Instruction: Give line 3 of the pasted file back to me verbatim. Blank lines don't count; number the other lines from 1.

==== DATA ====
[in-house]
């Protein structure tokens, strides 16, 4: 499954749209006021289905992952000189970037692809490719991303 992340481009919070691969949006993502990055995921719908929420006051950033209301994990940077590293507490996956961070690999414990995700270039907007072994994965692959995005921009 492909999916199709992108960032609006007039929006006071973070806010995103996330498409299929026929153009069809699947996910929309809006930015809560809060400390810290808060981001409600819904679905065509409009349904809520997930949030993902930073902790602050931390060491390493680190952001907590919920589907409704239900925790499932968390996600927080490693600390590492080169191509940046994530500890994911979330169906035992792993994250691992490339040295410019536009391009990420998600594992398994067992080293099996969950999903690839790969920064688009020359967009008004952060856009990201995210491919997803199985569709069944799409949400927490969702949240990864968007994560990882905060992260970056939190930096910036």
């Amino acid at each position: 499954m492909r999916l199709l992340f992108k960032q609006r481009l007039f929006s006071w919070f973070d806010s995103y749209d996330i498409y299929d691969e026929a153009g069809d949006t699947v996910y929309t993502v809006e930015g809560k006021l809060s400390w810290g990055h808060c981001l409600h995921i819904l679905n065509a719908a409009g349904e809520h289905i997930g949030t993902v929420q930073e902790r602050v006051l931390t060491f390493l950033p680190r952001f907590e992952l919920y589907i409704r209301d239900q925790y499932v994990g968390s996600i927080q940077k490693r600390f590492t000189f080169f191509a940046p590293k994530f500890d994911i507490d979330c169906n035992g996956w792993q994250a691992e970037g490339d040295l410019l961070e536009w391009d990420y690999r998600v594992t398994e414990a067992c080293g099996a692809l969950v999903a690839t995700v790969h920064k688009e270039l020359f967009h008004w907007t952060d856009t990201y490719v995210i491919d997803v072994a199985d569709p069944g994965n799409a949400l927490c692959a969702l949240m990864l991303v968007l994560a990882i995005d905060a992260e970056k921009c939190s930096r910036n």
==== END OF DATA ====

């Amino acid at each position: 499954m492909r999916l199709l992340f992108k960032q609006r481009l007039f929006s006071w919070f973070d806010s995103y749209d996330i498409y299929d691969e026929a153009g069809d949006t699947v996910y929309t993502v809006e930015g809560k006021l809060s400390w810290g990055h808060c981001l409600h995921i819904l679905n065509a719908a409009g349904e809520h289905i997930g949030t993902v929420q930073e902790r602050v006051l931390t060491f390493l950033p680190r952001f907590e992952l919920y589907i409704r209301d239900q925790y499932v994990g968390s996600i927080q940077k490693r600390f590492t000189f080169f191509a940046p590293k994530f500890d994911i507490d979330c169906n035992g996956w792993q994250a691992e970037g490339d040295l410019l961070e536009w391009d990420y690999r998600v594992t398994e414990a067992c080293g099996a692809l969950v999903a690839t995700v790969h920064k688009e270039l020359f967009h008004w907007t952060d856009t990201y490719v995210i491919d997803v072994a199985d569709p069944g994965n799409a949400l927490c692959a969702l949240m990864l991303v968007l994560a990882i995005d905060a992260e970056k921009c939190s930096r910036n």